Being a procrastinator about certain things--I hate special trips for just one thing, such as shipping--it tends to take me a long time to get things shipped. Why in the world I didn't catch on to this idea sooner, I don't quite know. I take it as an indictor of how strongly consumer habits can be, once formed.

Monday, February 23, 2009

I Wish Comcast Would Try Harder to Tell Me

...when their service is down. I'm sure there are all kinds of reasons they can't do it perfectly, but it would go a long way if they could even tell me "there may be problems in your area". I would think it would help them, too--fewer problem calls to answer.

There are so many ways to communicate now, even if the problem is that internet is down, it would be great to receive a text telling me that.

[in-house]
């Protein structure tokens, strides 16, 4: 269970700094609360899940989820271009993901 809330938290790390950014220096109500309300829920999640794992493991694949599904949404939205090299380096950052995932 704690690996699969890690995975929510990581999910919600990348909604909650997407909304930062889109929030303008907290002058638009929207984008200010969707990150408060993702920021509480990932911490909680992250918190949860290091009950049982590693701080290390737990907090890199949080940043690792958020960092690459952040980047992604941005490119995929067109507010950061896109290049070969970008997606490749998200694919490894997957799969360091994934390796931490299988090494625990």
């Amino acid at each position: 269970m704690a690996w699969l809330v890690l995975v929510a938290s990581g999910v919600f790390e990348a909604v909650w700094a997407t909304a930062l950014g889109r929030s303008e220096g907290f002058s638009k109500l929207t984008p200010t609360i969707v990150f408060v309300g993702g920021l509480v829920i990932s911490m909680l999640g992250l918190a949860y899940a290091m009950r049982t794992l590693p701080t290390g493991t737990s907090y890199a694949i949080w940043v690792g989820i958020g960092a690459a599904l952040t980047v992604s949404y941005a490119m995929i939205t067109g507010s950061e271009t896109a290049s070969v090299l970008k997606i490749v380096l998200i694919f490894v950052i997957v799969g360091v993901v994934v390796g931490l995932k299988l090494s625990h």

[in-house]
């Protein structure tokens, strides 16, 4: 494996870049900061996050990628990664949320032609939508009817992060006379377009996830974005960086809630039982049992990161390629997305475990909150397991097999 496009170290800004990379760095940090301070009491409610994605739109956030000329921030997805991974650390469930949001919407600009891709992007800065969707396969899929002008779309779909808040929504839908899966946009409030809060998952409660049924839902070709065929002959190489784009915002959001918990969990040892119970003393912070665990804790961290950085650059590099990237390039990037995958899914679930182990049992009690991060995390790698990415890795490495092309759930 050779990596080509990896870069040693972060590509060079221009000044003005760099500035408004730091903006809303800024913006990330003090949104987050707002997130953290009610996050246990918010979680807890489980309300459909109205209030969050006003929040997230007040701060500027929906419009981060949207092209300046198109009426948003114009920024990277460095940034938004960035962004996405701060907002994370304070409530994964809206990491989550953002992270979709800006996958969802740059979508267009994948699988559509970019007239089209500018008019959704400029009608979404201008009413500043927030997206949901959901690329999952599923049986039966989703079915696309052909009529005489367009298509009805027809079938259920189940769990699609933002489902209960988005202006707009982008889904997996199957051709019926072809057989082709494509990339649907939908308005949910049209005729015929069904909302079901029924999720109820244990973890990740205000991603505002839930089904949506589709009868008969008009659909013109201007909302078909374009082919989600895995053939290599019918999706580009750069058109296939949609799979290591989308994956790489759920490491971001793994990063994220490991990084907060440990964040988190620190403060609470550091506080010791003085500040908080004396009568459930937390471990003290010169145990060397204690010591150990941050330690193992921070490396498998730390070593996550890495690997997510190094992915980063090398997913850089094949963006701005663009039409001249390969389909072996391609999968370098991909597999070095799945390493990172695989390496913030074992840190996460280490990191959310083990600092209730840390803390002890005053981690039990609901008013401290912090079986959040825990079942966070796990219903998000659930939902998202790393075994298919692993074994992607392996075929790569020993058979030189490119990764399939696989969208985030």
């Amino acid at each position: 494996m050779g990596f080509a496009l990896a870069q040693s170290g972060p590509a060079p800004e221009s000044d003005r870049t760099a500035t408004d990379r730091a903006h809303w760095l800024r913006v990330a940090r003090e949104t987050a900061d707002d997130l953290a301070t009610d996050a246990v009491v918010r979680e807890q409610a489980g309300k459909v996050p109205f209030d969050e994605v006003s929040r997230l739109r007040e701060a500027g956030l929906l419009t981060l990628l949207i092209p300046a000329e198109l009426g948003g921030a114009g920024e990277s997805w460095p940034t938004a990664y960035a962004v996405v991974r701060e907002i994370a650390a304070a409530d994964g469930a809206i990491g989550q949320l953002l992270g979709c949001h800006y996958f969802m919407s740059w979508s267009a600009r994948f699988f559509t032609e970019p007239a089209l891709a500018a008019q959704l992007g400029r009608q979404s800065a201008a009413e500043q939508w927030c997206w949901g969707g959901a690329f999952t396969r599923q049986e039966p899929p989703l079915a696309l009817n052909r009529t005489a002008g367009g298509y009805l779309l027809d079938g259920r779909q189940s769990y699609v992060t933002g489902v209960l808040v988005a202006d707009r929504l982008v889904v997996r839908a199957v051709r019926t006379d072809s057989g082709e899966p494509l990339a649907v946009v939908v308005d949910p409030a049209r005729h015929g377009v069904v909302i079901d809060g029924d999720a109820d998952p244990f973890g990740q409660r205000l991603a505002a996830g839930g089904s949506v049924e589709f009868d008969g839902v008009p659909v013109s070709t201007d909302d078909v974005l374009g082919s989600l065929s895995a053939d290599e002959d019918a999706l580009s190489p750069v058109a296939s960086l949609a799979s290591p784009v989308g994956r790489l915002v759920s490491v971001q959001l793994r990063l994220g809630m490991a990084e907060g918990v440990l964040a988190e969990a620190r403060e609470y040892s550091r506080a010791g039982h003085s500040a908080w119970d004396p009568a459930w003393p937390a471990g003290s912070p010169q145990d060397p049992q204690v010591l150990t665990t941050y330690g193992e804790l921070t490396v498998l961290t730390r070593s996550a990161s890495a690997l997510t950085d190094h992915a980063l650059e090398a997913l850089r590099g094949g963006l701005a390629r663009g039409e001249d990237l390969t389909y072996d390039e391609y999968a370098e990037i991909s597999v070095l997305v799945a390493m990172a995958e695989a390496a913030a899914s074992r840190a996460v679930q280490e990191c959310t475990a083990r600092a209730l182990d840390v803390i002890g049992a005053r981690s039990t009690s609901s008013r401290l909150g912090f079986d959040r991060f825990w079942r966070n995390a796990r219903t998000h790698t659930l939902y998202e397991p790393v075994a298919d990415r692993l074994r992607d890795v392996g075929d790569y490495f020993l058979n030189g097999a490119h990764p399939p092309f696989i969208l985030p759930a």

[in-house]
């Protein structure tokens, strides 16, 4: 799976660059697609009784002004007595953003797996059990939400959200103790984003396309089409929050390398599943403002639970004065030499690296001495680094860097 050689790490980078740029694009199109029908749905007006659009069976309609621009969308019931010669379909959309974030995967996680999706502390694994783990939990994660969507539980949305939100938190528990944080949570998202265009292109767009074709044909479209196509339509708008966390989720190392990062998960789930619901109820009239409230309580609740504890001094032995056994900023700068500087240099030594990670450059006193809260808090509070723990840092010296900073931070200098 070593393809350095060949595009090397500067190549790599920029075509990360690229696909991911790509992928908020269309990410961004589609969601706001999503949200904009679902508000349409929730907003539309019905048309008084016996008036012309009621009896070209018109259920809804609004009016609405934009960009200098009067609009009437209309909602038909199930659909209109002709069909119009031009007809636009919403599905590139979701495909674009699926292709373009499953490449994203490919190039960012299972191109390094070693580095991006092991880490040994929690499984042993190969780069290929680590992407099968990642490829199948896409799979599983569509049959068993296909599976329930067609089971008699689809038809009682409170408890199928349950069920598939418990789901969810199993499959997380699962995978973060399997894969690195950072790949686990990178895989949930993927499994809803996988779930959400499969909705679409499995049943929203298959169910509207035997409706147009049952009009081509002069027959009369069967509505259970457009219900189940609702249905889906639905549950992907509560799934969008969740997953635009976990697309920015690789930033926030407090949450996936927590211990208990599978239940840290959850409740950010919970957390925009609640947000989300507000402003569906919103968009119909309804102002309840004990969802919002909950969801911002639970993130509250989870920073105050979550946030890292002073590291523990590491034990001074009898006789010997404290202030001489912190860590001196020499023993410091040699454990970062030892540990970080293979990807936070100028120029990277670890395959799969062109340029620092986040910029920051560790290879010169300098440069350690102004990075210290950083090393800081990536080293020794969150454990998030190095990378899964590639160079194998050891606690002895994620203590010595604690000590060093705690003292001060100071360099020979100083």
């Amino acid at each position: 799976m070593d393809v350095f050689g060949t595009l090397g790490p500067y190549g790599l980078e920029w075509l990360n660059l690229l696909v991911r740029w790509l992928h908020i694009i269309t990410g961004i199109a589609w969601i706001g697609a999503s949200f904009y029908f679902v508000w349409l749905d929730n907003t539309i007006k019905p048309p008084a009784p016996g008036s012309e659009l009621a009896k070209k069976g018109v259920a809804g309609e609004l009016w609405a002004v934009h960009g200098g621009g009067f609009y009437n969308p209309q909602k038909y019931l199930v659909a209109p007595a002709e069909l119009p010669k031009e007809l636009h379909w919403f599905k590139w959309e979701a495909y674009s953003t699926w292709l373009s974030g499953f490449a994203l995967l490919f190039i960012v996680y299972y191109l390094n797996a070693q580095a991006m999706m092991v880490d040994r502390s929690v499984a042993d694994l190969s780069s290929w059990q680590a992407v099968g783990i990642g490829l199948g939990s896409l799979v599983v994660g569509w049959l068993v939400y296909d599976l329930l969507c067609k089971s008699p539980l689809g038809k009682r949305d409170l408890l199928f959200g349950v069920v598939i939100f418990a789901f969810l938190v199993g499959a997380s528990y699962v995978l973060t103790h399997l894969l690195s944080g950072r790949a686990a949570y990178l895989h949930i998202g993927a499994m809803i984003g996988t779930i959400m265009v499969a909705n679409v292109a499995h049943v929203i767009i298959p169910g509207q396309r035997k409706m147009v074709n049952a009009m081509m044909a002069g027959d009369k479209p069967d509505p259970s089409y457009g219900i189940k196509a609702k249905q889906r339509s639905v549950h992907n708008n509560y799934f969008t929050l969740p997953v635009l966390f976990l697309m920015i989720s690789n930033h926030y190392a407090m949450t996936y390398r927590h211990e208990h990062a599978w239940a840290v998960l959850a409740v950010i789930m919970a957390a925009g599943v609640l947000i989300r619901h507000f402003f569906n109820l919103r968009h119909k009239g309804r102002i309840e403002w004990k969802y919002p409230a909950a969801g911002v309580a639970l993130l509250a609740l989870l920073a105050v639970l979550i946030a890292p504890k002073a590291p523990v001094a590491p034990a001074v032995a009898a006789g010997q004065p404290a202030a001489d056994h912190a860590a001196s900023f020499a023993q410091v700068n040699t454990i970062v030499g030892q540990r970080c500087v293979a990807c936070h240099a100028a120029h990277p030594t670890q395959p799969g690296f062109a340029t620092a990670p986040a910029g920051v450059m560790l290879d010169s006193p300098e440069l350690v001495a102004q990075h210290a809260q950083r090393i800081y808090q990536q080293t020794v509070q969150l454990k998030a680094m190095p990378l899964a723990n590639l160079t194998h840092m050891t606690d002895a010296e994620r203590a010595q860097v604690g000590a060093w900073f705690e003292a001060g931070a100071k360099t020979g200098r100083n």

Thursday, February 19, 2009

$40 MM Video Games

This article, which discusses how video game production budgets are going up faster than revenues, is another example of an economy that has grown dependent on doing things the expensive way.

Verizon Landline Alternative Will Fail

This is the wrong solution at the wrong time. At $30/month, and a big up-front cost, and no compelling features, the Verizon Hub is a loser. A winning proposition needs to conform to the spirt of the times, which would be--finding a cheaper way to deliver value. My exhibit in this category would be T-Mobile's @Home landline replacement, which gives you a feature rich, unlimited minutes and long distance solutions for a mere $10/month added to your cell bill.

Microsoft Retail Stores